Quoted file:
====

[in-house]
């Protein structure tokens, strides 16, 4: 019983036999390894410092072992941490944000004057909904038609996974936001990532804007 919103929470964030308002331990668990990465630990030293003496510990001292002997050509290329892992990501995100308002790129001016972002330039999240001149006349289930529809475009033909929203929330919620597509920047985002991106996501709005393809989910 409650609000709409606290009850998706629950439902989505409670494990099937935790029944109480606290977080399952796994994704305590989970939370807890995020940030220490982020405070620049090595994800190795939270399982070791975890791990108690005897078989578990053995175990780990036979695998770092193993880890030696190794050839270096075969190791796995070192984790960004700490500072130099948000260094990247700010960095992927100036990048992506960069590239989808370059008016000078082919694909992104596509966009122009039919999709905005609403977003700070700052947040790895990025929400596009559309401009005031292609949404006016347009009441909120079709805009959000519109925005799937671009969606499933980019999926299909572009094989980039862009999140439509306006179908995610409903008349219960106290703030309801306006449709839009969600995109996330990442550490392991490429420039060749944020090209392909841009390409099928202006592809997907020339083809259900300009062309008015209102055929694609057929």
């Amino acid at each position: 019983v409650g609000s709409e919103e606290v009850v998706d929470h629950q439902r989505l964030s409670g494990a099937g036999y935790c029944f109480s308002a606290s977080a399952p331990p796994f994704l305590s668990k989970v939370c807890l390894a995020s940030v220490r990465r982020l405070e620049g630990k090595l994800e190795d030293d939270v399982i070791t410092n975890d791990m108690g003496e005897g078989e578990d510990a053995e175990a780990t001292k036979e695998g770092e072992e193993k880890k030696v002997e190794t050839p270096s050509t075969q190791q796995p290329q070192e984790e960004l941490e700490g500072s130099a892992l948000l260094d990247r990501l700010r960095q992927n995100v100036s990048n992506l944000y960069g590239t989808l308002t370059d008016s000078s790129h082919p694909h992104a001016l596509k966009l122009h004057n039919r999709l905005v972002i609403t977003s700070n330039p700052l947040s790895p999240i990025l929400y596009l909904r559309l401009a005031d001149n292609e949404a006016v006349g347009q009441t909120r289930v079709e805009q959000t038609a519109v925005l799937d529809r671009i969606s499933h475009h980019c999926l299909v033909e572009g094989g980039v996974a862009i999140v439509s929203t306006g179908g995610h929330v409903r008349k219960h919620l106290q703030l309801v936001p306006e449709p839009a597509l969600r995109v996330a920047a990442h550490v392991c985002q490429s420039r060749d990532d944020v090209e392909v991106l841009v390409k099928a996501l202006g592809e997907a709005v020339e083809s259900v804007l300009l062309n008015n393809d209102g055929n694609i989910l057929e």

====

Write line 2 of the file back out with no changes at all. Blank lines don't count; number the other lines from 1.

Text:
């Protein structure tokens, strides 16, 4: 019983036999390894410092072992941490944000004057909904038609996974936001990532804007 919103929470964030308002331990668990990465630990030293003496510990001292002997050509290329892992990501995100308002790129001016972002330039999240001149006349289930529809475009033909929203929330919620597509920047985002991106996501709005393809989910 409650609000709409606290009850998706629950439902989505409670494990099937935790029944109480606290977080399952796994994704305590989970939370807890995020940030220490982020405070620049090595994800190795939270399982070791975890791990108690005897078989578990053995175990780990036979695998770092193993880890030696190794050839270096075969190791796995070192984790960004700490500072130099948000260094990247700010960095992927100036990048992506960069590239989808370059008016000078082919694909992104596509966009122009039919999709905005609403977003700070700052947040790895990025929400596009559309401009005031292609949404006016347009009441909120079709805009959000519109925005799937671009969606499933980019999926299909572009094989980039862009999140439509306006179908995610409903008349219960106290703030309801306006449709839009969600995109996330990442550490392991490429420039060749944020090209392909841009390409099928202006592809997907020339083809259900300009062309008015209102055929694609057929």